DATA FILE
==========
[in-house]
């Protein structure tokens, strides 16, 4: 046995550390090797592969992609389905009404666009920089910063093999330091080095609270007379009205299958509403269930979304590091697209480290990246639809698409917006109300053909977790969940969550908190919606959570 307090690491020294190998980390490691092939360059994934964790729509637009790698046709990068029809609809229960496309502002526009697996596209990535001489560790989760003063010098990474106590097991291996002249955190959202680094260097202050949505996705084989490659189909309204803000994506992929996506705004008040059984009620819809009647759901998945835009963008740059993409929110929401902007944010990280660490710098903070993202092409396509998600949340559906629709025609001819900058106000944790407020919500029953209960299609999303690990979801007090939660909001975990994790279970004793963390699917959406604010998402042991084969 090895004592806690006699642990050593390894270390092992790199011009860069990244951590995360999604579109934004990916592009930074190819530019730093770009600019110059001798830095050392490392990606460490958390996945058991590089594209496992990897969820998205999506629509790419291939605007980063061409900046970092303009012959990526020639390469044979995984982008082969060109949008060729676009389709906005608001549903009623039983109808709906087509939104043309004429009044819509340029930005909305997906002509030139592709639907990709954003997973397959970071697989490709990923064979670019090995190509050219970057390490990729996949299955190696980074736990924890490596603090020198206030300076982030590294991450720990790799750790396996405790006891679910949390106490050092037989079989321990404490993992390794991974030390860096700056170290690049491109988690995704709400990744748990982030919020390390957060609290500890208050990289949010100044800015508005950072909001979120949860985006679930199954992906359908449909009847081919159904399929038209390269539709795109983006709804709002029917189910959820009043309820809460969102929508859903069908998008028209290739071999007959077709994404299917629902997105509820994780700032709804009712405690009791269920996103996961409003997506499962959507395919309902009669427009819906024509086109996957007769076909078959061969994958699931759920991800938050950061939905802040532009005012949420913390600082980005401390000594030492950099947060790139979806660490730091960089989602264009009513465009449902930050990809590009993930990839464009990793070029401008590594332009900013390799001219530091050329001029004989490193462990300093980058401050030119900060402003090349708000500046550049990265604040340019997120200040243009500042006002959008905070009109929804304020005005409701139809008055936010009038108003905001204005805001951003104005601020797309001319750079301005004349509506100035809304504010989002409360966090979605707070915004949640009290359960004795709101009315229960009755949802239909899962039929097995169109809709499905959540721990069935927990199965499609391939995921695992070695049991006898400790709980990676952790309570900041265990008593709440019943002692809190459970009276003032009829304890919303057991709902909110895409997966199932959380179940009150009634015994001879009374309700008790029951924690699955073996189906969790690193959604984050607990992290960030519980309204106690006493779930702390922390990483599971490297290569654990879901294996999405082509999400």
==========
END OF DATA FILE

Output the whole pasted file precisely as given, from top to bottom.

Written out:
[in-house]
């Protein structure tokens, strides 16, 4: 046995550390090797592969992609389905009404666009920089910063093999330091080095609270007379009205299958509403269930979304590091697209480290990246639809698409917006109300053909977790969940969550908190919606959570 307090690491020294190998980390490691092939360059994934964790729509637009790698046709990068029809609809229960496309502002526009697996596209990535001489560790989760003063010098990474106590097991291996002249955190959202680094260097202050949505996705084989490659189909309204803000994506992929996506705004008040059984009620819809009647759901998945835009963008740059993409929110929401902007944010990280660490710098903070993202092409396509998600949340559906629709025609001819900058106000944790407020919500029953209960299609999303690990979801007090939660909001975990994790279970004793963390699917959406604010998402042991084969 090895004592806690006699642990050593390894270390092992790199011009860069990244951590995360999604579109934004990916592009930074190819530019730093770009600019110059001798830095050392490392990606460490958390996945058991590089594209496992990897969820998205999506629509790419291939605007980063061409900046970092303009012959990526020639390469044979995984982008082969060109949008060729676009389709906005608001549903009623039983109808709906087509939104043309004429009044819509340029930005909305997906002509030139592709639907990709954003997973397959970071697989490709990923064979670019090995190509050219970057390490990729996949299955190696980074736990924890490596603090020198206030300076982030590294991450720990790799750790396996405790006891679910949390106490050092037989079989321990404490993992390794991974030390860096700056170290690049491109988690995704709400990744748990982030919020390390957060609290500890208050990289949010100044800015508005950072909001979120949860985006679930199954992906359908449909009847081919159904399929038209390269539709795109983006709804709002029917189910959820009043309820809460969102929508859903069908998008028209290739071999007959077709994404299917629902997105509820994780700032709804009712405690009791269920996103996961409003997506499962959507395919309902009669427009819906024509086109996957007769076909078959061969994958699931759920991800938050950061939905802040532009005012949420913390600082980005401390000594030492950099947060790139979806660490730091960089989602264009009513465009449902930050990809590009993930990839464009990793070029401008590594332009900013390799001219530091050329001029004989490193462990300093980058401050030119900060402003090349708000500046550049990265604040340019997120200040243009500042006002959008905070009109929804304020005005409701139809008055936010009038108003905001204005805001951003104005601020797309001319750079301005004349509506100035809304504010989002409360966090979605707070915004949640009290359960004795709101009315229960009755949802239909899962039929097995169109809709499905959540721990069935927990199965499609391939995921695992070695049991006898400790709980990676952790309570900041265990008593709440019943002692809190459970009276003032009829304890919303057991709902909110895409997966199932959380179940009150009634015994001879009374309700008790029951924690699955073996189906969790690193959604984050607990992290960030519980309204106690006493779930702390922390990483599971490297290569654990879901294996999405082509999400």